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My perspectives as an investor and consumer

To the creditor go the spoils

spinning_into_debt_by_m0nk3y504Through my earlier post, “Do you know where your money is?”  you were made aware of the amount of federal debt our nation has accumulated ($10 trillion) and the alarming rate at which it is projected to grow over the next ten years (60%).  As you know, debt does not exist in a vacuum.  Every dollar of debt has to be financed by someone.  I can only get a mortgage if a creditor (bank, mortgage originator, etc.) is willing to  finance the desired amount.  Each dollar spent beyond my means has to be facilitated by a credit card company, a bank, a family member, etc.  The creditor or lender expects the borrowed amount (the principal) to be paid back with interest.  Such expectations are based on the creditor’s understanding of my credit worthiness or my ability to pay back the borrowed amount.   The creditor is taking a risk in lending me the money since there is always a possibility that I won’t be able to pay back.  This risk usually comes at a price for me and a reward for the lender.  The price/reward typically takes the form of interest.  Therefore, the more credit worthy I’m deemed, the lower the risk for the lender and lower the interest I’m charged (usually) for the benefit of credit.

Same is the case with the federal government.  The $10 trillion in debt has to be financed by someone1.  About $6 trillion of it is financed by the public and is referred to as public debt.  The public constitutes states, corporations, individuals, and foreign governments.  The rest (~$4 trillion) is in intragovernmental holdings, a vehicle by which the federal government borrows money from other governmental agencies.  The largest borrowing of this kind (56%) is from the Social Security Trust Fund.  I can see some eyebrows being raised as you read this.  However, the story gets even more interesting.

Public debt can be broadly classified as marketable and nonmarketable securities.  Marketable securities can be resold by whoever owns them.  These are made up of Treasury Bills, Treasury Notes, Treasury Bonds, and Treasury Inflation Protected Securities (TIPS).  Marketable securities represent 90% of public debt.  Nonmarketable securities cannot be resold and are primarily consisted of savings securities, special state and local government securities, and Government Account Series securities.

Majority of public debt (52%) is held by foreigners.  China is the largest of these creditors with $740 billion in US Treasury securities (as of January 2009).  The creditor always holds the upper hand in a relationship.  The more I owe someone, the more they are in a position to exert control over my decisions.  Such exhibition of control doesn’t always have to be overt.  Merely an unspoken threat will suffice.  China’s latest inferences to the quality of US credit is but one example of the poor ramifications of ever increasing federal debt in the hands of foreign governments.  Their negotiating leverage as a trading partner gains power with each passing year.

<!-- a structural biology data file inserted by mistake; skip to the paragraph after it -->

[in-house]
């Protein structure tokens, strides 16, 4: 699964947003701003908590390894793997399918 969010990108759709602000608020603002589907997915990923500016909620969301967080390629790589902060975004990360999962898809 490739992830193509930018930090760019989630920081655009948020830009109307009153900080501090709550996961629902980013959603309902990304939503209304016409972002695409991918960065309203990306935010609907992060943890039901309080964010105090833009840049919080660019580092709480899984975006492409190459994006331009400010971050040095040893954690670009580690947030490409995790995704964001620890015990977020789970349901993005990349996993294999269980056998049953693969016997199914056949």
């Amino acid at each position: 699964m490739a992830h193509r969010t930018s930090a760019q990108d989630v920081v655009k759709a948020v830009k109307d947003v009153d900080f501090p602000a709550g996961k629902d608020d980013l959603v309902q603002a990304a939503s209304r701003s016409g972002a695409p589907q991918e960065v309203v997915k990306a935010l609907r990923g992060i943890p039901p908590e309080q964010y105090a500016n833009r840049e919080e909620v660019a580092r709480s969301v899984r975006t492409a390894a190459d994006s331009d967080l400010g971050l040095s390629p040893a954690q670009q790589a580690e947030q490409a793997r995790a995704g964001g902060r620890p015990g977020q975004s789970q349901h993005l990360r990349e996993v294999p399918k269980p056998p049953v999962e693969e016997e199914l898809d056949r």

There is another issue to consider.  Additional debt will have to be issued in order to fund all the stimulus packages.  This debt will need financing from foreign creditors.  As I mentioned earlier, an entity’s credit worthiness plays a big part in the kind of financing deals it can garner.  Both Standard & Poor’s and Moody’s have raised concerns over the ability of the US to maintain its triple-A rating in the long run.  If the quality of US sovereign debt is in question, we may have to pay higher rates in interest to find enough buyers.  These buyers could also seek additional benefits, such as trade deals that are skewed in their favor, a bigger say in international policy, etc., in order to continue financing our debt.

So no matter what our government says about trying to exact trading concessions from partners like China, remember this – it’s the entity that holds the debt that always controls the board.

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1 GAO-08-168 Financial Audit: Bureau of the Public Debt’s Fiscal Years 2008 and 2007 Schedules of Federal Debt

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